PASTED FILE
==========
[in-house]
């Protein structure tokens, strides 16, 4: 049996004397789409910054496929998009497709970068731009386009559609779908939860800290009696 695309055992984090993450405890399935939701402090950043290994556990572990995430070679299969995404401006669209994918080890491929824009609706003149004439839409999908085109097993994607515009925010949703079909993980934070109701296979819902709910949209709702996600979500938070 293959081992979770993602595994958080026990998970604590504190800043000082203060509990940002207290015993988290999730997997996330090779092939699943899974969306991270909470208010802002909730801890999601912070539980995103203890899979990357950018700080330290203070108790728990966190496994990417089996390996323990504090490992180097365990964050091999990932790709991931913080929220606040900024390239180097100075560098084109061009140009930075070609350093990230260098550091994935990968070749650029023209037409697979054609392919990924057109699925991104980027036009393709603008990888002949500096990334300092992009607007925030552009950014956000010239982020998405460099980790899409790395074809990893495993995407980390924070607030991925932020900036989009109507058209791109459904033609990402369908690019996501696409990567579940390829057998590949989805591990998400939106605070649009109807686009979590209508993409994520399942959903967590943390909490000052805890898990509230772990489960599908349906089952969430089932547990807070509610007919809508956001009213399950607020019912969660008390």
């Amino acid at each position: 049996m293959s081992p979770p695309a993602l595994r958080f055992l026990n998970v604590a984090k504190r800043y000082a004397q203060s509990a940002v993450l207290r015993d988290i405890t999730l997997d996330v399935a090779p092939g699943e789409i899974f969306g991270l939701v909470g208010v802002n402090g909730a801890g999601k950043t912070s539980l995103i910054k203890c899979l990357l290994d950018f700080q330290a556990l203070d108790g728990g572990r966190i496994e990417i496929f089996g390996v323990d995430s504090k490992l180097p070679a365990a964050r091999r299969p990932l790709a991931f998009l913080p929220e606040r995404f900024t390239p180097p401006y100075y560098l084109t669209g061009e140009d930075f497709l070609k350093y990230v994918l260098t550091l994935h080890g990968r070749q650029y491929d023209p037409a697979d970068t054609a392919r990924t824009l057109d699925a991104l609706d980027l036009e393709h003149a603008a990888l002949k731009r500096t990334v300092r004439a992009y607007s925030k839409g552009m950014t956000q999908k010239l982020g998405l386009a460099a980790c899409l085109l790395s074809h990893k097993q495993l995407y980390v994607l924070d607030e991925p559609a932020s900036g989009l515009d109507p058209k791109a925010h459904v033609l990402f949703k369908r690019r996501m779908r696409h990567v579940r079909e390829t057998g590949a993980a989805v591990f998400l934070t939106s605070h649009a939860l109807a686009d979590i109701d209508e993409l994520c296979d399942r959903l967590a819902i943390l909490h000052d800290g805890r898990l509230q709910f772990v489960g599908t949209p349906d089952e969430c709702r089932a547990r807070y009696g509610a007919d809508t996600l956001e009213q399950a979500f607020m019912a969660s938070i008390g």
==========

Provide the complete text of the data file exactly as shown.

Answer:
[in-house]
């Protein structure tokens, strides 16, 4: 049996004397789409910054496929998009497709970068731009386009559609779908939860800290009696 695309055992984090993450405890399935939701402090950043290994556990572990995430070679299969995404401006669209994918080890491929824009609706003149004439839409999908085109097993994607515009925010949703079909993980934070109701296979819902709910949209709702996600979500938070 293959081992979770993602595994958080026990998970604590504190800043000082203060509990940002207290015993988290999730997997996330090779092939699943899974969306991270909470208010802002909730801890999601912070539980995103203890899979990357950018700080330290203070108790728990966190496994990417089996390996323990504090490992180097365990964050091999990932790709991931913080929220606040900024390239180097100075560098084109061009140009930075070609350093990230260098550091994935990968070749650029023209037409697979054609392919990924057109699925991104980027036009393709603008990888002949500096990334300092992009607007925030552009950014956000010239982020998405460099980790899409790395074809990893495993995407980390924070607030991925932020900036989009109507058209791109459904033609990402369908690019996501696409990567579940390829057998590949989805591990998400939106605070649009109807686009979590209508993409994520399942959903967590943390909490000052805890898990509230772990489960599908349906089952969430089932547990807070509610007919809508956001009213399950607020019912969660008390």
């Amino acid at each position: 049996m293959s081992p979770p695309a993602l595994r958080f055992l026990n998970v604590a984090k504190r800043y000082a004397q203060s509990a940002v993450l207290r015993d988290i405890t999730l997997d996330v399935a090779p092939g699943e789409i899974f969306g991270l939701v909470g208010v802002n402090g909730a801890g999601k950043t912070s539980l995103i910054k203890c899979l990357l290994d950018f700080q330290a556990l203070d108790g728990g572990r966190i496994e990417i496929f089996g390996v323990d995430s504090k490992l180097p070679a365990a964050r091999r299969p990932l790709a991931f998009l913080p929220e606040r995404f900024t390239p180097p401006y100075y560098l084109t669209g061009e140009d930075f497709l070609k350093y990230v994918l260098t550091l994935h080890g990968r070749q650029y491929d023209p037409a697979d970068t054609a392919r990924t824009l057109d699925a991104l609706d980027l036009e393709h003149a603008a990888l002949k731009r500096t990334v300092r004439a992009y607007s925030k839409g552009m950014t956000q999908k010239l982020g998405l386009a460099a980790c899409l085109l790395s074809h990893k097993q495993l995407y980390v994607l924070d607030e991925p559609a932020s900036g989009l515009d109507p058209k791109a925010h459904v033609l990402f949703k369908r690019r996501m779908r696409h990567v579940r079909e390829t057998g590949a993980a989805v591990f998400l934070t939106s605070h649009a939860l109807a686009d979590i109701d209508e993409l994520c296979d399942r959903l967590a819902i943390l909490h000052d800290g805890r898990l509230q709910f772990v489960g599908t949209p349906d089952e969430c709702r089932a547990r807070y009696g509610a007919d809508t996600l956001e009213q399950a979500f607020m019912a969660s938070i008390g």